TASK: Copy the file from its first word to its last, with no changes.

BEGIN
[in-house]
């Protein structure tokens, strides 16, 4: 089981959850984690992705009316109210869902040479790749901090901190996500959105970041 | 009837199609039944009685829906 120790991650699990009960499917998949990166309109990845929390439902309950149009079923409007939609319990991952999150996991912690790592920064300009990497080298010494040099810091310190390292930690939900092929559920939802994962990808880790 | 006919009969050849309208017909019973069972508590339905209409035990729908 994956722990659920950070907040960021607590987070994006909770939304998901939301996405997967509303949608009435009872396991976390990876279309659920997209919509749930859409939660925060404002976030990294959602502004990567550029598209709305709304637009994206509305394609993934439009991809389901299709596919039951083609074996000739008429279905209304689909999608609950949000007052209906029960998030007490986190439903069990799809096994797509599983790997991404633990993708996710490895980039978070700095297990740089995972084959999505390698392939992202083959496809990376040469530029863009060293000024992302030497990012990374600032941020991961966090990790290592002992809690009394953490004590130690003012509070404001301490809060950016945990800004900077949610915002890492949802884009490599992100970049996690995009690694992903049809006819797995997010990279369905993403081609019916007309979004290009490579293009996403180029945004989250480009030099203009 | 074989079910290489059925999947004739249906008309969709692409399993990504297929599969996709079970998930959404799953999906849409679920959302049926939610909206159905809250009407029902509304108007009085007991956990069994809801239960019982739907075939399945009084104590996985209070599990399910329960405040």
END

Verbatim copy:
[in-house]
């Protein structure tokens, strides 16, 4: 089981959850984690992705009316109210869902040479790749901090901190996500959105970041 | 009837199609039944009685829906 120790991650699990009960499917998949990166309109990845929390439902309950149009079923409007939609319990991952999150996991912690790592920064300009990497080298010494040099810091310190390292930690939900092929559920939802994962990808880790 | 006919009969050849309208017909019973069972508590339905209409035990729908 994956722990659920950070907040960021607590987070994006909770939304998901939301996405997967509303949608009435009872396991976390990876279309659920997209919509749930859409939660925060404002976030990294959602502004990567550029598209709305709304637009994206509305394609993934439009991809389901299709596919039951083609074996000739008429279905209304689909999608609950949000007052209906029960998030007490986190439903069990799809096994797509599983790997991404633990993708996710490895980039978070700095297990740089995972084959999505390698392939992202083959496809990376040469530029863009060293000024992302030497990012990374600032941020991961966090990790290592002992809690009394953490004590130690003012509070404001301490809060950016945990800004900077949610915002890492949802884009490599992100970049996690995009690694992903049809006819797995997010990279369905993403081609019916007309979004290009490579293009996403180029945004989250480009030099203009 | 074989079910290489059925999947004739249906008309969709692409399993990504297929599969996709079970998930959404799953999906849409679920959302049926939610909206159905809250009407029902509304108007009085007991956990069994809801239960019982739907075939399945009084104590996985209070599990399910329960405040």